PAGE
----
Assault and battery can be tried
under criminal law or civil law or both. In criminal courts, assault
and battery have to be proven to the standard of "beyond
a reasonable doubt". In
the civil courts, assault and battery only needs to be proven
to the standard of "the preponderance of the evidence".
Assault and battery are legal
terms where assault is the threat of doing bodily harm and battery
is the infliction of unwanted touching (battering), though physical
injury is not necessary in order to prove battery. Insulting or
provocative words without threat, no matter how repugnant, do
not constitute assault.
Assault and battery usually constitute a single offense and are
considered willful or intentional
torts. The perpetrator willfully threatens to cause harm or
wrongfully touch the plaintiff and then follows by a physical
act such as pushing, shoving or hitting.
Battery can also be indirect such as the perpetrator throwing
and hitting the other person with an object such as a shoe or
knife or by spitting. If a person were to threaten to spit upon
another person and the spitter said they had HIV / AIDS and were
intending to infect the other person, then this would be assault.
If the spit landed upon the other person, this would be battery.
Assault is an intentional threat to cause bodily harm by using
physical force. The victim of the assault will believe that the
fear is well-founded and imminent and that the perpetrator will
carry out the threat unless prevented. Interestingly, for an assault
to be carried out, no physical force necessary need be applied.
The perpetrator may throw a realistic-looking toy knife at the
victim, which falls short and this constitutes as assault.
Battery is the intentional touching of another person against
that person's will or by an object put in motion by the perpetrator.
Battery need not cause actual physical injury to the person and
is still considered a civil offense. For instance, one person
may shove another person and no injury occurs, but this is still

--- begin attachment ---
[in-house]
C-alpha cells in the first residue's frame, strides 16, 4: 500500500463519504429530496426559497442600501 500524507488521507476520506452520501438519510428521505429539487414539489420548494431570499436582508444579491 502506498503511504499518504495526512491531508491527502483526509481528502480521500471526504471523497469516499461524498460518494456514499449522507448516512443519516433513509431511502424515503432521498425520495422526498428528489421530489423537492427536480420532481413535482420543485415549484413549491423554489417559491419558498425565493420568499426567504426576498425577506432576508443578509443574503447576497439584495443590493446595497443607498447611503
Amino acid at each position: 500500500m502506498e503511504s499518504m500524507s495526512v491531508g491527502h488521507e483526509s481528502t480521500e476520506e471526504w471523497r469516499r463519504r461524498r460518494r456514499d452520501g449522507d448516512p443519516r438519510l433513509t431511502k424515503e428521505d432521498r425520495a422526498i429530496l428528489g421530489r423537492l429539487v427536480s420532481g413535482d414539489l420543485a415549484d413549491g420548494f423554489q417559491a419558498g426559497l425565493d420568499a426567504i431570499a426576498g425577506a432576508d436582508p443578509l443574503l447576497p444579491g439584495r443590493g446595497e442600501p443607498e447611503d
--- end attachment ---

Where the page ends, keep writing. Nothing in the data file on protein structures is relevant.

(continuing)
considered battery and minimal (if any) damages will be assessed.
If one person shoves another and that person falls down and breaks
an ankle, that would also be battery and most likely more damages
(medical expenses, pain and suffering) would be assessed.
Exceptions Due to Privilege
Some people are exempt, under the law, from committing assault
and battery upon another person. Police officers, parents and
those who are defending their property are three examples of people
who may use reasonable force to arrest, discipline or defend without
causing assault and battery. Other examples include sports opponents,
those in mutual combat and those who are defending themselves
or a family member from bodily harm.
Police officers may threaten and use actual force to restrain
a person and make an arrest. As long as excessive force is not
use, the police officer is immune from assault and battery charges.
Police misconduct is when
an officer does use excessive force. Parents may also use reasonable
force in order to discipline their children. School teachers in
many jurisdiction are also allowed to apply a certain level of
force to physically restrain or discipline students. Property
owners and merchants may use threats and force to protect their
property or merchandise from damage or theft.
Those engaged in sports usually take upon themselves a certain
risk of injury and wave most of their rights to assault and battery
claims. An exception may be if a participant at a football game
used a knife or other weapon to injure an opponent as this would
be beyond the normal rules of engagement for the game. Two people
who engage in a fist fight also take upon themselves a risk of
injury and may not sue the other party for assault and battery
unless the other party used excessive or unreasonable force. An
example of unreasonable force is if one of the participants in
the brawl were to pull out a knife or use a club to beat the other
participant mercilessly, beyond subduing the opponent. Using reasonable
force to defend oneself or one's family members will also not
be seen as assault and battery. The act of protection, however,
must be proportionate to the threat that has been posed.
Assault and battery case law is useful to understand common law
based upon the courts decisions. Case law in assault and battery
proceedings show attorneys, plaintiffs, defendants and judges
how other courts have judged similar cases in the past, setting
a precedent for the current case.
Some common assault and battery case law includes:
- Reed v. City of Lavonia - where the courts decided that police
officers were not entitled to qualified immunity since they
used excessive force with their nightsticks during an arrest.
- Champion v. Outlook Nashville, Inc. - courts sided with the
family of a non-verbal autistic man who was restrained by officers
with handcuffs, hobbles and pepper spray in an excessive manner.
- Commonwealth of Massachusetts v. Chambers - courts found that
a defendant can be found guilty of assault even when the victim
was unaware of the threat.
- England v. Barron, Georgia - courts found in favor of the
plaintiff for $3 million in a case involving a truck driver
punching a car driver and injuring her eye socket.
- Cunningham v. Lynch and Food - courts ruled in favor of a
waitress who was assaulted by the company's owner.
Assault and battery case law is common and can be researched
in many locations. Some services are free while others charge
a fee. If you've been victimized by assault and battery, contact
the police to file a report, then contact a personal
injury lawyer to check out the potential for civil litigation.